Electron tomography and serial section TEM based model of the male cephalic sensory organ of control and rab-28(tm2636) respectively.

Models depict the CEM cilium (gold), and EVs (magenta spheres). Dotted white line in movie shows position of the TZ. rab-28 mutants ectopically accumulate excess EVs in distal regions of the cephalic lumen.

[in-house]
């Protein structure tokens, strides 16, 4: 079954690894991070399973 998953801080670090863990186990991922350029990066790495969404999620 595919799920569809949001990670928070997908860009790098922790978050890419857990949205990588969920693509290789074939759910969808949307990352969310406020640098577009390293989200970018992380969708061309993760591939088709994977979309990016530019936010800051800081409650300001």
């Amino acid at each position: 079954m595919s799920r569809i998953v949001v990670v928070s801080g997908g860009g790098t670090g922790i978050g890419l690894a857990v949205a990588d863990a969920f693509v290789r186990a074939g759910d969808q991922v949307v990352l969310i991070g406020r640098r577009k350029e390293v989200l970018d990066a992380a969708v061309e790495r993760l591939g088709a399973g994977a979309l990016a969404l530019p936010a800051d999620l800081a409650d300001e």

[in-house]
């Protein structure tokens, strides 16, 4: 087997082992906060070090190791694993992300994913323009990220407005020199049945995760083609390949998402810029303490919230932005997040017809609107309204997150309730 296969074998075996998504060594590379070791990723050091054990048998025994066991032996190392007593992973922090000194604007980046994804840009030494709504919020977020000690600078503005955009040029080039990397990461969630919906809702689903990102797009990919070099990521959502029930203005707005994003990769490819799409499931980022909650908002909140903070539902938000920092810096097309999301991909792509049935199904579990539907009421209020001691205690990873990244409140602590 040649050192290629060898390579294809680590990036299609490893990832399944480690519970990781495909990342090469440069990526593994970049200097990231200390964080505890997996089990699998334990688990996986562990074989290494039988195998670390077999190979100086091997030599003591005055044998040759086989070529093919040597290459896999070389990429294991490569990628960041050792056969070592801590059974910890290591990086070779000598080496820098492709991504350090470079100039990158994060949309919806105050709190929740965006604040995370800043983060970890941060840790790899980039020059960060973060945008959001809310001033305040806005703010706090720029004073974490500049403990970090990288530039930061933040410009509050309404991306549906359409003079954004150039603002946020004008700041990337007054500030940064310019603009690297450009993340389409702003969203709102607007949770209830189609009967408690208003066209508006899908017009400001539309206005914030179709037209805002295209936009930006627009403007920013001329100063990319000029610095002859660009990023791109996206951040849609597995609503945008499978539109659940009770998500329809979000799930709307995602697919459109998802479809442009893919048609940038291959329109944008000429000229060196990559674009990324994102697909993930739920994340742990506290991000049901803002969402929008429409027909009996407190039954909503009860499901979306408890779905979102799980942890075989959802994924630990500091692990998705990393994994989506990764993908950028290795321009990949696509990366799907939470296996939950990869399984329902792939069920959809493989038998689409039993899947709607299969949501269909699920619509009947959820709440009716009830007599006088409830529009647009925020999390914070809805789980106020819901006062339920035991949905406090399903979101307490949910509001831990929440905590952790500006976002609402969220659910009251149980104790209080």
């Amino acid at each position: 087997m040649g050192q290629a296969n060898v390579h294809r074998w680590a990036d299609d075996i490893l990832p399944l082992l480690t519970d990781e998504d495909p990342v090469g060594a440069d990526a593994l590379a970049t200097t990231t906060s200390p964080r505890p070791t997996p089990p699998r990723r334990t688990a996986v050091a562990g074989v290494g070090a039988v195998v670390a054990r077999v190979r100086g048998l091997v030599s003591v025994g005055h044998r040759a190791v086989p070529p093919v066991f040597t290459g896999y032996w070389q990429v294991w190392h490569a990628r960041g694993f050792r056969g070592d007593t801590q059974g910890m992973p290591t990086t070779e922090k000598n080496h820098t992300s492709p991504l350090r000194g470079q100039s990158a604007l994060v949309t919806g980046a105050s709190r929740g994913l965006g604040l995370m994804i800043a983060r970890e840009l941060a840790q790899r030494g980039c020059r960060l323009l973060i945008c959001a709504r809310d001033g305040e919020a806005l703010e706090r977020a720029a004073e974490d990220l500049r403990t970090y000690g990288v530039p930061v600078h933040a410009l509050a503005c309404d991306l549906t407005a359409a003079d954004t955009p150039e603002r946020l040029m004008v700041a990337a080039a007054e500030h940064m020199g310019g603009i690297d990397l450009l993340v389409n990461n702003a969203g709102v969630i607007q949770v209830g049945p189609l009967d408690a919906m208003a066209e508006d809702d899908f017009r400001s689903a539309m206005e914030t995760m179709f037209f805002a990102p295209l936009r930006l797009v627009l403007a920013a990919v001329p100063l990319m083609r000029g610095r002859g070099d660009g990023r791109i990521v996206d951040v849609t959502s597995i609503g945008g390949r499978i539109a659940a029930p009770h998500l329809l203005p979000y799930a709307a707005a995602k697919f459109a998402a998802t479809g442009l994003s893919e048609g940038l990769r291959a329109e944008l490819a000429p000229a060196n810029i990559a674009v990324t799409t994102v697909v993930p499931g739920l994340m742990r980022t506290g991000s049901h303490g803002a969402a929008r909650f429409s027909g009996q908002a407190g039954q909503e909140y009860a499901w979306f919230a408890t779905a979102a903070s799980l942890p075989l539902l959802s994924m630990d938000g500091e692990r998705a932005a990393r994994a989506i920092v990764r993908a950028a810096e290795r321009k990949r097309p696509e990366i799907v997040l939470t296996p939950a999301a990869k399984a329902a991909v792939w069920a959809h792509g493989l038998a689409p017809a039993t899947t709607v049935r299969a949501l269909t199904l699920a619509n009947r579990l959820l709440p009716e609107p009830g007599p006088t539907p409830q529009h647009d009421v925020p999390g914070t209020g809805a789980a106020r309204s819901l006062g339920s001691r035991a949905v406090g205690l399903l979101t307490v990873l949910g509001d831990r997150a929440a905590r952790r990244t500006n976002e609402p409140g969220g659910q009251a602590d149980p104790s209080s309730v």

In rab-28(tm2636) male worms, the distal part of the cephalic lumen is enlarged and accumulates an excess of EVs. When compared with control counterparts, these rab-28 mutant EVs are smaller and more uniform in size, and sometimes more electron dense, possibly indicating a change in composition (Figure 5B, Figure 5—figure supplement 1B, Video 3). In proximal parts of the lumen, at the level of the CEP and CEM ciliary transition zones and PCMCs, we also observed increased incidence of electron dense EVs (Figure 5C and Figure 5—figure supplement 1C,E,F and Video 3). Interestingly, we noticed a consistent increase in EVs in the lumens surrounding the TZs of two of the four cephalic sensory organs. There was no bias for EV accumulation in any one of the four specific organs (ie. left/right, dorsal/ventral). Thus, RAB-28 loss disrupts the number and nature of EVs in the lumens of cephalic sensory organs. Notably, electron tomographic analysis revealed that the cephalic sensory organ and CEM ciliary tip in the rab-28(tm2636) mutant retains normal exposure to the environment, indicating that pore blockage or a ciliogenesis defect is not the cause of EV accumulation in the distal lumen (Figure 5—figure supplement 1D). Also, rab-28(tm2636) worms retain the normal CEM ciliary axonemal AB tubule split that is important to EV release (Silva et al., 2017; O'Hagan et al., 2017). We conclude from these data that rab-28(tm2636) mutant males produce and shed excessive amounts of abnormally stained and sized EVs into the cephalic sensory organ. These data suggest that RAB-28 regulates EV cargo sorting and production (biogenesis) and that RAB-28 acts as a negative regulator of EV shedding without affecting environmental EV release. Our findings also show that RAB-28 negatively regulates cephalic sensory compartment size, in agreement with what we previously reported for RAB-28 in the amphid organs (Jensen et al., 2016).